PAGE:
our country as it steps over the threshold
into its second century of organized exist
ence under the Constitution, and that weak
but wisely-ordered young nation that looked
undauntedly down the first century, when
all its years stretched out before it. Our
people will not fail at this time to recall the
incidents which accompanied the institu
tion of government under the Constitution,
or to find inspiration and guidance in the
teachings and example of Washington and
his great associates, and hope and courage
in the contrast which 58 populous and pros--perous
States offer to the 13 States, weak in
everything except courage and the love of
liberty, that then fringed our Atlantic sea
board. A SYMBOL OF GKOWTH.
The Territory of Dakota nas now a popu
lation greater than any of the original
States (except Virginia), and greater than
the aggregate of five of the smaller States
in ITaO. The center of population, when
our national capital was located, was east of
Baltimore, and it was argued by many well
informed persons that it would move east
ward than westward. Yet in 1880 it was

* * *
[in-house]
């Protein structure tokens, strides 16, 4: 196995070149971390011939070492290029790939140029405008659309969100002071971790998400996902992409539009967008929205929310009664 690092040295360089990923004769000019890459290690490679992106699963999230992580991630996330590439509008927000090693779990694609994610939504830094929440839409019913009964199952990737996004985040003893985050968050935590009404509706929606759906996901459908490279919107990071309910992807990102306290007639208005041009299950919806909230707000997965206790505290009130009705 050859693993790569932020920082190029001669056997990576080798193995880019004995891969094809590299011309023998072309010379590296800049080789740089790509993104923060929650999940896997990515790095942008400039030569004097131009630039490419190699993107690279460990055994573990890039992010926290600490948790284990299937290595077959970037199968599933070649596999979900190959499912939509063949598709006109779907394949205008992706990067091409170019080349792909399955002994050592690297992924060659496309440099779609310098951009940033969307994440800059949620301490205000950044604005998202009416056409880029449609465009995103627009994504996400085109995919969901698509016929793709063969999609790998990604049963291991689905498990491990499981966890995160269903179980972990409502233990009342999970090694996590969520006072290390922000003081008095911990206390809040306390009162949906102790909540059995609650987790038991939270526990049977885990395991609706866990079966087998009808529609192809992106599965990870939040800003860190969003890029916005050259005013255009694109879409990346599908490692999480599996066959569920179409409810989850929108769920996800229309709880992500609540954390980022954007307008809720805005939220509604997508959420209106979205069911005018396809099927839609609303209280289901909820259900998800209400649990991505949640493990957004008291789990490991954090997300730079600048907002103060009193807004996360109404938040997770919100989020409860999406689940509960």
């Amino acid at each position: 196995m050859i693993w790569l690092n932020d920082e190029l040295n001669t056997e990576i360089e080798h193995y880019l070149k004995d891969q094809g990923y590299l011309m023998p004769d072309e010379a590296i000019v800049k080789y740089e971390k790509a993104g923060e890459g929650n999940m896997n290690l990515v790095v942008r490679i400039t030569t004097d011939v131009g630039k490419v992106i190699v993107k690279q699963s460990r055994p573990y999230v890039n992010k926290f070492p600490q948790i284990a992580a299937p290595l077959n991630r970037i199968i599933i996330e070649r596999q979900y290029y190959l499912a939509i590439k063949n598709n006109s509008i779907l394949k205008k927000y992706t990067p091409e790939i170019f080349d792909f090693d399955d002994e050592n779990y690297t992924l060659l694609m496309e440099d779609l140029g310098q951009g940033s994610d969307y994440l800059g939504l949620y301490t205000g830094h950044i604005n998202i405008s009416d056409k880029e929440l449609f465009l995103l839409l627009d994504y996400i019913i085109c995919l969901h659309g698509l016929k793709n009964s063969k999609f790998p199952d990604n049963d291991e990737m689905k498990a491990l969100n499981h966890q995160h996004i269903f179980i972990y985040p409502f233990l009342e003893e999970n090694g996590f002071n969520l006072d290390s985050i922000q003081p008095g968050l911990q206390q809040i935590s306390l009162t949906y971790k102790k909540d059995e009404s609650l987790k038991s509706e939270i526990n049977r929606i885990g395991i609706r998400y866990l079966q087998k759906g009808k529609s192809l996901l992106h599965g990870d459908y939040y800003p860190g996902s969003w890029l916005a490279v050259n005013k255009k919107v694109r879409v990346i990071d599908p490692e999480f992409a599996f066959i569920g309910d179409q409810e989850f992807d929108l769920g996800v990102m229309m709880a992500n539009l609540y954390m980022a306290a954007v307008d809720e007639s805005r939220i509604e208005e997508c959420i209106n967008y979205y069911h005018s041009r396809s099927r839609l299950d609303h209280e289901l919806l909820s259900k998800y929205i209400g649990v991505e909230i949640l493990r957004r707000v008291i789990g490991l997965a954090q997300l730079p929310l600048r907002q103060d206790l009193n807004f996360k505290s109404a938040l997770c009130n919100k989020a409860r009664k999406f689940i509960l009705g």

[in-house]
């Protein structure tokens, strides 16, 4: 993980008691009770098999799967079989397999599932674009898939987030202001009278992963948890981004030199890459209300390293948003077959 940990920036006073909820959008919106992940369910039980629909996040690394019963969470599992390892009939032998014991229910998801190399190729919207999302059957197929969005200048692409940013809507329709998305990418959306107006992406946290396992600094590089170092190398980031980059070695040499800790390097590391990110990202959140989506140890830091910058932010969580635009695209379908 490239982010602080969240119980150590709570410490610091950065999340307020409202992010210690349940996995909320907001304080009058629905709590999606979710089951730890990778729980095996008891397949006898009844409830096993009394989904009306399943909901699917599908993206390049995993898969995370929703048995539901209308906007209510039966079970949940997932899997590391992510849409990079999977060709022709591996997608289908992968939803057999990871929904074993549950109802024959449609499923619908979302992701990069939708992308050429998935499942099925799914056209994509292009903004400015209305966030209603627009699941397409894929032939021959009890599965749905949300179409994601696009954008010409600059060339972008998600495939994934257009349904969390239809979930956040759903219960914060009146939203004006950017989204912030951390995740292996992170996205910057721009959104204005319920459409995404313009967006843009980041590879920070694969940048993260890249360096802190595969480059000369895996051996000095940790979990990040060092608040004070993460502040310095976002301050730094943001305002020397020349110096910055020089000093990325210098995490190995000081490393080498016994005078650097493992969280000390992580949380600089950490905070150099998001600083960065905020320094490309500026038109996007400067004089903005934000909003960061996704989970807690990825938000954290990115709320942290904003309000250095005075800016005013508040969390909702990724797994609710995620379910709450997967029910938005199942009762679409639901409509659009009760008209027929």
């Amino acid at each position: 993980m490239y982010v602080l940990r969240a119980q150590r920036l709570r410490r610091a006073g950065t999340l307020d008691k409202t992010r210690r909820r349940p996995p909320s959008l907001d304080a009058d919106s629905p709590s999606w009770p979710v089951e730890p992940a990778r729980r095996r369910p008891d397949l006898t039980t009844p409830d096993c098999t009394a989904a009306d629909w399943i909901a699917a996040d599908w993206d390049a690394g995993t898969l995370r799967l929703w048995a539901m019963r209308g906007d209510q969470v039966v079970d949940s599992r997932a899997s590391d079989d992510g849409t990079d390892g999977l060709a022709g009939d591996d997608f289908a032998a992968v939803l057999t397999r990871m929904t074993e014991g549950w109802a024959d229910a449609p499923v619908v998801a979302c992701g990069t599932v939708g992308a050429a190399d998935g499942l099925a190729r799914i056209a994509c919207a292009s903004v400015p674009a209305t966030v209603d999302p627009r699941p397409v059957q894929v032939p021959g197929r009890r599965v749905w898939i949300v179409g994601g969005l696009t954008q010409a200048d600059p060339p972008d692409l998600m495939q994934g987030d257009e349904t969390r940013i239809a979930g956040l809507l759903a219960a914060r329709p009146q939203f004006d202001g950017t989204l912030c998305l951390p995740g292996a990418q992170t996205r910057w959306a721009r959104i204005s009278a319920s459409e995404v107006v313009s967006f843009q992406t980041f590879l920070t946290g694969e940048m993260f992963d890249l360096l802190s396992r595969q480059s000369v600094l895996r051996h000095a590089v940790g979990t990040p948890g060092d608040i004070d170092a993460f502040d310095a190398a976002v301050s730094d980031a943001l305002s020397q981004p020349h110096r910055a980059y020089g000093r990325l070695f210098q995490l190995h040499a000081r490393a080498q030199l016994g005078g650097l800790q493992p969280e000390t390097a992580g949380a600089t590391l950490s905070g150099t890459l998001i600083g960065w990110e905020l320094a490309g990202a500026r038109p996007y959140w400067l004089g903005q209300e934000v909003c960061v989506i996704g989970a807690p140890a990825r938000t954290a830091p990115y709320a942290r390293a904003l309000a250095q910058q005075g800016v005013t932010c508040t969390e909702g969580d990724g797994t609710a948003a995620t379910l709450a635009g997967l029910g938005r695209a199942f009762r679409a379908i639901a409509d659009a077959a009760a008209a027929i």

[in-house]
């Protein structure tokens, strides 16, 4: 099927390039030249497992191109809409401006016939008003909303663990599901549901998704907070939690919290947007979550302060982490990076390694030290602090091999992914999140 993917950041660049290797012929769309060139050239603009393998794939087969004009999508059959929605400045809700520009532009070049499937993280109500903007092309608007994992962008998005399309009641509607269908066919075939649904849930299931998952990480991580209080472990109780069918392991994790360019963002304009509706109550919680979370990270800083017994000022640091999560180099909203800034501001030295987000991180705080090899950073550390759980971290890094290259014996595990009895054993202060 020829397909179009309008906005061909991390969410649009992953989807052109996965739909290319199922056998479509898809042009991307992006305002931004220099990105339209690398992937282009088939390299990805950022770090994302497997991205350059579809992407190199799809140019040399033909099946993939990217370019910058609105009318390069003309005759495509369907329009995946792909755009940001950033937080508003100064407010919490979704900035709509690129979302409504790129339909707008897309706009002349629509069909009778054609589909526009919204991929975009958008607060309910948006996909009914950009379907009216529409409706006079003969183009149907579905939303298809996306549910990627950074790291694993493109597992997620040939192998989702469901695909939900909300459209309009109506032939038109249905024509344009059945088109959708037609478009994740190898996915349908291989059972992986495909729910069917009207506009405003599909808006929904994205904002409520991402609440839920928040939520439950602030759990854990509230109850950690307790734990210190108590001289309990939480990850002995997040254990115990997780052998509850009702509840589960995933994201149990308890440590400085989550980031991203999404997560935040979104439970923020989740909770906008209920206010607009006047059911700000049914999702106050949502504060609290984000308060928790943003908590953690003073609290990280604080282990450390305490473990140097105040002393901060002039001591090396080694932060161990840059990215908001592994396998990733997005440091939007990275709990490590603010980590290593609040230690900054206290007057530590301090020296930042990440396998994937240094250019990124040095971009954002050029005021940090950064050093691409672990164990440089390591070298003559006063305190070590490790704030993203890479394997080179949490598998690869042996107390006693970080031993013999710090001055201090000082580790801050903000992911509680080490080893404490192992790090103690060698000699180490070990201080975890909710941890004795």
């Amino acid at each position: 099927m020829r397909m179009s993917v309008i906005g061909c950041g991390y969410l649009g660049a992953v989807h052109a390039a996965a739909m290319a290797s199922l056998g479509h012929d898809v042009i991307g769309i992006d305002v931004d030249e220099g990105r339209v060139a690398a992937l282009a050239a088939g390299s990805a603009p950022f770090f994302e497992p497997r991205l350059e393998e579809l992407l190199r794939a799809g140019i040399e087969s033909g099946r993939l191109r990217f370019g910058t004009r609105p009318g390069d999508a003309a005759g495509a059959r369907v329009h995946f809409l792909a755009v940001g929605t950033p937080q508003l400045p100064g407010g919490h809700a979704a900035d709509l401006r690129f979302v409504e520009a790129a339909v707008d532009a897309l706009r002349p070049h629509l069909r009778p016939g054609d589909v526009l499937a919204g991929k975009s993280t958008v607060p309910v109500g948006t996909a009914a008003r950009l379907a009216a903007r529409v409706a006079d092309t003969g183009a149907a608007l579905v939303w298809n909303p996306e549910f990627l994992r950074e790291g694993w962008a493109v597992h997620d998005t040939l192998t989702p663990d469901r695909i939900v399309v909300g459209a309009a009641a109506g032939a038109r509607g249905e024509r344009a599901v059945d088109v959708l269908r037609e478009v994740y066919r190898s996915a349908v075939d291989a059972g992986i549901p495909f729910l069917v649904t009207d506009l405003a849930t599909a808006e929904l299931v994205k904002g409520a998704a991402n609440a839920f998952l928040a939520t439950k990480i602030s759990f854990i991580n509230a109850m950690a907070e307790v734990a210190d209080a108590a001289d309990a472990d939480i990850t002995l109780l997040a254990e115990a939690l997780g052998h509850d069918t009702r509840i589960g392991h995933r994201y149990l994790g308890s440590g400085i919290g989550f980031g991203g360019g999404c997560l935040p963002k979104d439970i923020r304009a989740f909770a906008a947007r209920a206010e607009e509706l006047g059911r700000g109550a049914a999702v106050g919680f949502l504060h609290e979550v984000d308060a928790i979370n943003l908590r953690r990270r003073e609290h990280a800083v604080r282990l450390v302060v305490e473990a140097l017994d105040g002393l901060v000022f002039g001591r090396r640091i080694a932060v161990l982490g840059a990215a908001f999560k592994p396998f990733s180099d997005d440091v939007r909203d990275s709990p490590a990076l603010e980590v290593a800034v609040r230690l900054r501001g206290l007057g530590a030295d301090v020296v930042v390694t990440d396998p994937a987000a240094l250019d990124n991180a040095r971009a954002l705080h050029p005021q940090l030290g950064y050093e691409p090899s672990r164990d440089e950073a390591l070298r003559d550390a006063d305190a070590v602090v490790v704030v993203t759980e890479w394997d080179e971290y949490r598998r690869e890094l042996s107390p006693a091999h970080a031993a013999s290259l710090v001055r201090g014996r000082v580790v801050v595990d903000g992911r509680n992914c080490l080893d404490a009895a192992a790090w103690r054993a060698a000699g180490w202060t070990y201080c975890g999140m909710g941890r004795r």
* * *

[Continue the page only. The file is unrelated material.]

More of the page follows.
found to be near Cincinnati, and the new
census, about to be taken, will show another
stride to the westward. That which was the
body has come to be only the rich fringe of
the nation's robe.
Bat our growth has not been limited to
territorv, population and atreresate wealth.
marvelous as it has been in each of tnose di
rections. The masses of our people are bet
ter fed, clothed and housed than their fa
thers were. The facilities for popular edu
cation have been vastly enlarged and more
generally diffused. The virtues of courage
and patriotism have given recent proof of
their continued presence and increasing
power in the hearts and over the lives of our
people. The influences of religion have
been multiplied and strengthened. The
tweet offices of charity have greatly in
creased. The virtue of temperance is held
in higher estimation. "We have not at
tained an ideal condition; not all of our peo
ple are happy and prosperous; not all of
them 'are virtuous and law-abidinsr. But,
on the whole, the opportunities offered to
the individual to secure the comforts of life
ere better than are lound elsewhere, and
largely better than they were here 100 years
ONXT GAINED BY NECESSITY.
The surrender of a large measure of sov
ereienty to the General Government, effected
by the adoption of the Constitution, was not
accomplished until the suggestions of rea
son were strongly reinforced by the more
imperative voice of experience. The di
vergent interest of peace speedily demanded
a "more perfect union.'' The merchant,
the shipmaster and the manufacturer dis
covered and disclosed to our statesmen and
to the people that commercial emancipation
must be added to the political freedom which
had been so bravely won. The commercial
policy of the mother country had not relaxed
any of its hard and oppressive features.
To hold in check the development of our
commercial marine, to prevent or retard the
establishment and growth of manufactures